Credit Mistakes to Avoid at Any Cost – Credit Tips

Posted by Nikitas Tsoukalis on May 18, 2014

Credit Mistakes to Avoid at Any Cost – Credit Tips

Credit Mistakes to Avoid- If you’re in need of credit repair, it’s something that you have to devote time and energy toward working on. Repairing credit takes commitment and a proper understanding of how credit is configured. And while improving your credit score isn’t something that’s easy or fast to do, harming it is something that is. With that being said, here’s a look at the five most common blunders people make that harm their credit score. Knowing these could be the credit tips you need to keep your score favorable and not poor:
Credit Mistakes to Avoid at Any Cost - Credit Tips
  1. Not paying bills on time: Payment history accounts for 35 percent of your FICO score, specifically if you’ve made on-time payments. A late payment won’t just incur late fees and possibly higher interest rates, but it can immediately dock your credit score of anywhere from 80 to 110 points.
  2. High debt-to-credit ratio: Ideally, it’s recommended that you keep debt-to-credit ratios at about 30 percent for the best possible score. So if you have one credit card and a credit limit of $10,000, keeping it no higher than $3,000 is ideal. Anything more will drop your credit score, so take debt management seriously.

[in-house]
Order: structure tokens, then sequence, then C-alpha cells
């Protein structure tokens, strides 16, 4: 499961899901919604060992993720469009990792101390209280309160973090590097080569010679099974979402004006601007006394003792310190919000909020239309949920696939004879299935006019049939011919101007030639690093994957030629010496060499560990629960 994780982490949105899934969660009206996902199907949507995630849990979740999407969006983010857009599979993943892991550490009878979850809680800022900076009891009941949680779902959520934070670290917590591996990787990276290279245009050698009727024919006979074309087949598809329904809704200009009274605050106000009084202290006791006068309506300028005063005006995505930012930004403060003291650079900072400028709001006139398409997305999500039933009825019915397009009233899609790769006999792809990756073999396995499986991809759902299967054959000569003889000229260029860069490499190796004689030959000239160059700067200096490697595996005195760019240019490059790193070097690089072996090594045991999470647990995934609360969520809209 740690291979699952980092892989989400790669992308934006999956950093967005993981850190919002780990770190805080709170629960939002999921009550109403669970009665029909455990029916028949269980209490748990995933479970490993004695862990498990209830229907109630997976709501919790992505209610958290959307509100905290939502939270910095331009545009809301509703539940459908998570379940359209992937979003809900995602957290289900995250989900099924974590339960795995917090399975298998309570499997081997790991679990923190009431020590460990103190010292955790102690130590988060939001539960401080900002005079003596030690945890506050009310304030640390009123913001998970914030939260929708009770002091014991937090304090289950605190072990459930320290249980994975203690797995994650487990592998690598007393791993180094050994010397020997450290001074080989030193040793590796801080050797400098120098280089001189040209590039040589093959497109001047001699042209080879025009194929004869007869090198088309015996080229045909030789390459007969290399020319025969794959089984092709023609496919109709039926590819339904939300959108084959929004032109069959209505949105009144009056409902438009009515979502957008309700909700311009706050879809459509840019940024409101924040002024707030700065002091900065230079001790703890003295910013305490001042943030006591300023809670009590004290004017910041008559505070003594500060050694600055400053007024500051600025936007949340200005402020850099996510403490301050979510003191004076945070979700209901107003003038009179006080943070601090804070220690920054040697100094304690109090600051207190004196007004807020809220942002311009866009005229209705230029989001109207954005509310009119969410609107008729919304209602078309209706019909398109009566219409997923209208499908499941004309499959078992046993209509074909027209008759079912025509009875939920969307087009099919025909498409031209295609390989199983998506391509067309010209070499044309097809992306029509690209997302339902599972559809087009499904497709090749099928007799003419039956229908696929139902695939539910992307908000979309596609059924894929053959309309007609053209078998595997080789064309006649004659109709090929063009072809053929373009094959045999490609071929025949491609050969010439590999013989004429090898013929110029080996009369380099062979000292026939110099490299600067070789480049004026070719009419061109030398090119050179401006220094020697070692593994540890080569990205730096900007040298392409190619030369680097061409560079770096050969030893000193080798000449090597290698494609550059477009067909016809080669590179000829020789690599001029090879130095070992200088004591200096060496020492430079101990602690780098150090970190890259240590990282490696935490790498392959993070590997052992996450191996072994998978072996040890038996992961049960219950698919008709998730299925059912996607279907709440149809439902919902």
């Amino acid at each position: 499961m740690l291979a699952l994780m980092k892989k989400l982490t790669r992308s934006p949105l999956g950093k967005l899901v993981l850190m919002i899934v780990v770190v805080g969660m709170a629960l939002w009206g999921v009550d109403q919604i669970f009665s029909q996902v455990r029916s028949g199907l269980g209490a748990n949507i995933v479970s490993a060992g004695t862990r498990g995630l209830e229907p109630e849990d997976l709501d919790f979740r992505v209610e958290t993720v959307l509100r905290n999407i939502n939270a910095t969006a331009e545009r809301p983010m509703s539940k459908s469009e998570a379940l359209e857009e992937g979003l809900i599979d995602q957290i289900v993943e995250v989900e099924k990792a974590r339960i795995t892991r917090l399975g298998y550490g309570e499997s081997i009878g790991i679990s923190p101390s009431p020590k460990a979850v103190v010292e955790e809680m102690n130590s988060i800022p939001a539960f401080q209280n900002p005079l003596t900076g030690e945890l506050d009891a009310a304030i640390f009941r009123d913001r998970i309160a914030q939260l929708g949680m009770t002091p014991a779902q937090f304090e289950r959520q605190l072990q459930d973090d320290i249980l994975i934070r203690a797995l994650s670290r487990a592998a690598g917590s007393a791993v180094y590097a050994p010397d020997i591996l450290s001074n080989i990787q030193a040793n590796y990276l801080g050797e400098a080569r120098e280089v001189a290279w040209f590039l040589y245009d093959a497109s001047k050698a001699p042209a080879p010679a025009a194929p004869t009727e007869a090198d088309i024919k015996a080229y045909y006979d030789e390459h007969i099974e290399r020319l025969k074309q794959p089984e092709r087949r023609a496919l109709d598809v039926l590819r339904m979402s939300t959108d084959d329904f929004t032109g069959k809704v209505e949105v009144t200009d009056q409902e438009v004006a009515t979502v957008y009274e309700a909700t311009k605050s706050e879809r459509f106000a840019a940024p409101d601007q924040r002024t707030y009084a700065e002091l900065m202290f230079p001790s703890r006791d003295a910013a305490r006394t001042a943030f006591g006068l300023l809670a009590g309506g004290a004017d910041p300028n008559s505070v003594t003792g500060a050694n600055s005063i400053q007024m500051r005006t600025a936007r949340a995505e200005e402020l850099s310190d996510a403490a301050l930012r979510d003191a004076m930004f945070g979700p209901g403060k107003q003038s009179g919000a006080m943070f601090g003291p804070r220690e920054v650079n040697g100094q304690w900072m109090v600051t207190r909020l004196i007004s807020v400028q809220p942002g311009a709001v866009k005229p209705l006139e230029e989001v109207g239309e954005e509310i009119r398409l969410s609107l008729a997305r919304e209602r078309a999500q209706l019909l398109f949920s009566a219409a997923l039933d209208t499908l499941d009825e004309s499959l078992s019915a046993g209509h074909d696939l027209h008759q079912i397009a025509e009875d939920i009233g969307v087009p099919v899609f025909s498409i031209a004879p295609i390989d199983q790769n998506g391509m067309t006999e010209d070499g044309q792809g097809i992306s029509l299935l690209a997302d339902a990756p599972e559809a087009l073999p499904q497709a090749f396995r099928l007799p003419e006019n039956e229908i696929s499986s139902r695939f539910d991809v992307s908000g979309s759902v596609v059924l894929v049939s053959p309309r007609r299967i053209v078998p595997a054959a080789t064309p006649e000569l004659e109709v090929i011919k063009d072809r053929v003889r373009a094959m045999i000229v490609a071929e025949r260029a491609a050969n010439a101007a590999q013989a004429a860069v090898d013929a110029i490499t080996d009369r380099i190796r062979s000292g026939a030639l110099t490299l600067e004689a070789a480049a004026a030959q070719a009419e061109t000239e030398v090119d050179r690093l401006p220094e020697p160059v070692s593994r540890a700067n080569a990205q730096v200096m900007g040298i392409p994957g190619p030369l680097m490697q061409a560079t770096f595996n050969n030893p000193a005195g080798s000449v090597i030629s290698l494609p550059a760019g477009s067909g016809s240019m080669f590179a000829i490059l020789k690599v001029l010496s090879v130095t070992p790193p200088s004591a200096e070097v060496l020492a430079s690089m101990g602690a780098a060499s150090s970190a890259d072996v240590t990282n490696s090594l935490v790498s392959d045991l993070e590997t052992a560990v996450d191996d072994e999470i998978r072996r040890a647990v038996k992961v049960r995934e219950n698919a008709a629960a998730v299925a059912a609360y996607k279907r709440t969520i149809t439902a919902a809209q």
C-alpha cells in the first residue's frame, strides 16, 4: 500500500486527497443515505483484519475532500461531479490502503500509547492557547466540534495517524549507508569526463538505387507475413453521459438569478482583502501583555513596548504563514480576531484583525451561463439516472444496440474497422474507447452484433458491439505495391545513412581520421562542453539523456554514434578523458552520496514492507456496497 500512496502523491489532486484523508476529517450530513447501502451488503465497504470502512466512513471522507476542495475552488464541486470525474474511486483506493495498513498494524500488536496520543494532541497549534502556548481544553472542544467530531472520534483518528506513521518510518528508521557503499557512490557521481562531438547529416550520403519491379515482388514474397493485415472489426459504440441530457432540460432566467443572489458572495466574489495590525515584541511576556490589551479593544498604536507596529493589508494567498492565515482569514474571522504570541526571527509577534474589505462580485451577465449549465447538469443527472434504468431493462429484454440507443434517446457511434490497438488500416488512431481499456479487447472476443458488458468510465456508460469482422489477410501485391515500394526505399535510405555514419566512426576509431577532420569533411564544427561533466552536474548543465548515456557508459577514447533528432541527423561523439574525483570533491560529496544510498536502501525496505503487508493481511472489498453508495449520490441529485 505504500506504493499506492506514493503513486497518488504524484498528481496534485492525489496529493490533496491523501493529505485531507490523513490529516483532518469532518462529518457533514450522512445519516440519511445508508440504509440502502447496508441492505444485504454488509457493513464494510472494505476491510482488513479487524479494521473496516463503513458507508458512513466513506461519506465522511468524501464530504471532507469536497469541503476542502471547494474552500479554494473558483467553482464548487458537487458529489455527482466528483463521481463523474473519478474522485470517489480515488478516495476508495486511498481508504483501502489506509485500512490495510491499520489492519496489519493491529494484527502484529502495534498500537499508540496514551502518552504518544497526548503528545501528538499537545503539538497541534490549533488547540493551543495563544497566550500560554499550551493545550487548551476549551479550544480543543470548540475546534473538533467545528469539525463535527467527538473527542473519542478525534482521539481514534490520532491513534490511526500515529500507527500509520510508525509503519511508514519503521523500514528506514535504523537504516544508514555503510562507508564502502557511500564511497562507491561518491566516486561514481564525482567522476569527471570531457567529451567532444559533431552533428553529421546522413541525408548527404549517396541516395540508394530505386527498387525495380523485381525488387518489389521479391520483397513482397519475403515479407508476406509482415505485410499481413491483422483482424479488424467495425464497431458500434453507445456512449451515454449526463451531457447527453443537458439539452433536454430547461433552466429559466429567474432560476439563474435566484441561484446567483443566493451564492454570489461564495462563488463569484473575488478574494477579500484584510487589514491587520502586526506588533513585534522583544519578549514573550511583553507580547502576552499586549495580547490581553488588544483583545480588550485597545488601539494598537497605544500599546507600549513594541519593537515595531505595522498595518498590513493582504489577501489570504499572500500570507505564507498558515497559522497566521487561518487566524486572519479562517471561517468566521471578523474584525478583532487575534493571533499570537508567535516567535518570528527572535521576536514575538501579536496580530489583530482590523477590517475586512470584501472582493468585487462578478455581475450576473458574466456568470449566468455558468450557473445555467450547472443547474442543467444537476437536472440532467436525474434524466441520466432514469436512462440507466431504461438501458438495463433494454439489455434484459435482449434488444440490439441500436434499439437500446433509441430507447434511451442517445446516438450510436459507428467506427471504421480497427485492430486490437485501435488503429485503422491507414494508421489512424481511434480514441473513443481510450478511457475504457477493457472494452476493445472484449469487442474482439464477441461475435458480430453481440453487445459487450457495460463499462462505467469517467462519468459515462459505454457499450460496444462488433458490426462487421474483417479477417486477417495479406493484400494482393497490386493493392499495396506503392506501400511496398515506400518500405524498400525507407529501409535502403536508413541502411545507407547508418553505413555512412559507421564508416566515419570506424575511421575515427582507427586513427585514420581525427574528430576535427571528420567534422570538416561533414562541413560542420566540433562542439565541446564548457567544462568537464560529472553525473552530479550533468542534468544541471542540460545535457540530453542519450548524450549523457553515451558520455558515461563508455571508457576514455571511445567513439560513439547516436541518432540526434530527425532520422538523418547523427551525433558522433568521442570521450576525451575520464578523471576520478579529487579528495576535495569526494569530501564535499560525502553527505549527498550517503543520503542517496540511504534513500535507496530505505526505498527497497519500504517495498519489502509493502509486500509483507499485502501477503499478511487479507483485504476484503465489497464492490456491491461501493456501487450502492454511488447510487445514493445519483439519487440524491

3. Bad debt: Simply put, don’t let any bills go to collections. Not only will they stay on your credit report for up to 7.5 years, they’re not good for your overall finance picture.
  4. Hard credit pulls: Hard credit pulls are done any time someone is officially approving you for some sort of credit line. They also impact your score by about 5-10 points for every pull and stay on your report for up to two years. Simply put, know the difference between a hard pull, which docks your score, and a soft one, which doesn’t. Many consumers don’t and are surprised to see their score so low.
  5. Check your credit report: You should regularly check your credit report – ideally, once a month. Why? Because it’s estimated that up to 40 million Americans have some sort of mistake on their report. By staying on top of your report, you can monitor and dispute incorrect information, which could be bringing down your credit score.